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Ventricular Septal Defect.

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Ventricular Septal Defect.

Ventricular Septal Defect (VSD)

ventricular septal defect
What It Is
The septum is a wall that separates the heart's left and right sides. Septal defects are sometimes called a "hole" in the heart. A defect between the heart's two lower chambers (the ventricles) is called a ventricular septal defect (VSD).

When there is a large opening between the ventricles, a large amount of oxygen-rich (red) blood from the heart's left side is forced through the defect into the right side. Then it's pumped back to the lungs, even though it's already been refreshed with oxygen. This is inefficient, because already-oxygenated blood displaces blood that needs oxygen. This means the heart, which must pump more blood, may enlarge from the added work. High blood pressure may occur in the lungs' blood vessels because more blood is there. Over time, this increased pulmonary hypertension may permanently damage the blood vessel walls.

If the opening between the ventricles is small, it doesn't strain the heart. In that case, the only abnormal finding is a loud murmur.

Surgical Therapy
Closing small ventricular septal defects may not be needed. They often close on their own in childhood or adolescence. But if the opening is large, even in patients with few symptoms, closing the hole in the first two years of life is recommended to prevent serious problems later. Usually the defect is closed with a patch. Over time the normal heart lining tissue covers the patch, so it becomes a permanent part of the heart. Some defects can be sewn closed without a patch. Repairing a VSD restores the blood circulation to normal. The long-term outlook is good.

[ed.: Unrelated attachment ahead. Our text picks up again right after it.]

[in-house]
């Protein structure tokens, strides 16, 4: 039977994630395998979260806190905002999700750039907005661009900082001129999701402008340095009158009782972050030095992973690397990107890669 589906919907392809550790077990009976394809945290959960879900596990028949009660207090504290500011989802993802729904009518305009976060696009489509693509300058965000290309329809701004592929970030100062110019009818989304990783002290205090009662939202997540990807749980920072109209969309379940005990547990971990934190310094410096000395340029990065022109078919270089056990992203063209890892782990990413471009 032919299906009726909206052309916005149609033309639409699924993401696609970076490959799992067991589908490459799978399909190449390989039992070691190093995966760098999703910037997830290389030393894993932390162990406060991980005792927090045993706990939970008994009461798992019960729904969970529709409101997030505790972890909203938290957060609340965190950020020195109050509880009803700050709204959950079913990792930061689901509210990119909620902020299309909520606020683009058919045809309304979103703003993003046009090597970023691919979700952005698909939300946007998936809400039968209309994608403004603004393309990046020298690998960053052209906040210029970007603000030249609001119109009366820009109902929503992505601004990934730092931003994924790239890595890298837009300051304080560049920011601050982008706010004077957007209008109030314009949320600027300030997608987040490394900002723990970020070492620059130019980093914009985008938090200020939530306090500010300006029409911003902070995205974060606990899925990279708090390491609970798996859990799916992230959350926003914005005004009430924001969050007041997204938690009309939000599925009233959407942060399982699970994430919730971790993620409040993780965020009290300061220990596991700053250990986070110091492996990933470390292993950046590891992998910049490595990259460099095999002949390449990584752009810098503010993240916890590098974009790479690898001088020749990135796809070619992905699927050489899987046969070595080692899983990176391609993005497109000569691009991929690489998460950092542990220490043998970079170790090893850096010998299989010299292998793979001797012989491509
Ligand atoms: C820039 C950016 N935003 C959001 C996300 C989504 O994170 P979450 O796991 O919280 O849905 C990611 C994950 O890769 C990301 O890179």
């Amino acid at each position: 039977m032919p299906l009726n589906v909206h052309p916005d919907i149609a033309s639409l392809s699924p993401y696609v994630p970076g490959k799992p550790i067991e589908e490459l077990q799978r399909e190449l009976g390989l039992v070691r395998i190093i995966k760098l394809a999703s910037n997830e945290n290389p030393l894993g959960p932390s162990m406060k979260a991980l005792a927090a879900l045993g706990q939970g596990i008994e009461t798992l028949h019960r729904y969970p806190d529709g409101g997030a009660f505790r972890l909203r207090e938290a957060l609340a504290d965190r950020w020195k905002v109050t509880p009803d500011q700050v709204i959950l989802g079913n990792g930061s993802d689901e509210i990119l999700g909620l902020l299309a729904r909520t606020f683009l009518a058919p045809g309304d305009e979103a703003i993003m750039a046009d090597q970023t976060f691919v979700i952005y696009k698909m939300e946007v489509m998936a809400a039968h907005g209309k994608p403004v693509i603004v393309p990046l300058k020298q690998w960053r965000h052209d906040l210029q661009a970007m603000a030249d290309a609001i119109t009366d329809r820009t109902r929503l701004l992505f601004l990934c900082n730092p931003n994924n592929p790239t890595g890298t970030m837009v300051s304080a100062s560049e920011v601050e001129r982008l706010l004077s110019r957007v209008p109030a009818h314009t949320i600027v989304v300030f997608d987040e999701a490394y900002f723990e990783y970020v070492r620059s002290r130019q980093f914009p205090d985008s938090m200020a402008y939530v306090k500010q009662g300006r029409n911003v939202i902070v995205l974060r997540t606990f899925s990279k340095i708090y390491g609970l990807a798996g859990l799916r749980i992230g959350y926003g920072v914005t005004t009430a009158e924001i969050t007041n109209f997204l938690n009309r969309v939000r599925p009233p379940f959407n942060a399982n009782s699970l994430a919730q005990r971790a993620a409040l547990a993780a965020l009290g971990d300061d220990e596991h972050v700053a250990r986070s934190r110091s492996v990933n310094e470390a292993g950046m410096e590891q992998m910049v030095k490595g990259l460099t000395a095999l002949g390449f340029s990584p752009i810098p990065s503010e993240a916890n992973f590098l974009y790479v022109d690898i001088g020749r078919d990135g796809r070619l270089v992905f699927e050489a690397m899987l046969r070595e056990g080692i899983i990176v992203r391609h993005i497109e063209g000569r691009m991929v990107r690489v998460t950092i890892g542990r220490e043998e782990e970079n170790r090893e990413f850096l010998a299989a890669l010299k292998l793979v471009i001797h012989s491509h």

Ongoing Care

After their VSD is closed, patients should be examined regularly by a cardiologist. He or she will make sure that the heart is working normally.

Activity Restrictions
Most patients won't need to limit their activity. However, if you have pulmonary hypertension or your heart doesn't pump as well as it used to, you may need to limit your activity to how much you can endure. Your cardiologist will help determine if you need to limit your activity.

Endocarditis Prevention
Unclosed VSDs require endocarditis prophylaxis. After the VSD is successfully closed, preventive treatment is needed only during a six-month healing period. (See section on Endocarditis.)

Problems You May Have
Most people whose uncomplicated ventricular septal defects are repaired early in life don't have any significant long-term problems. In some people, the heart muscle may be less able to contract. This requires diuretics, agents to help the heart pump better and drugs to control blood pressure. Also, if pulmonary hypertension develops (it's uncommon), you may need more medical therapy.

Will You Need More Surgery?
People whose ventricular septal defects are repaired rarely need more surgery unless residual defects are seen afterwards. If this occurs, whether you'll need surgery depends upon the size of the residual defects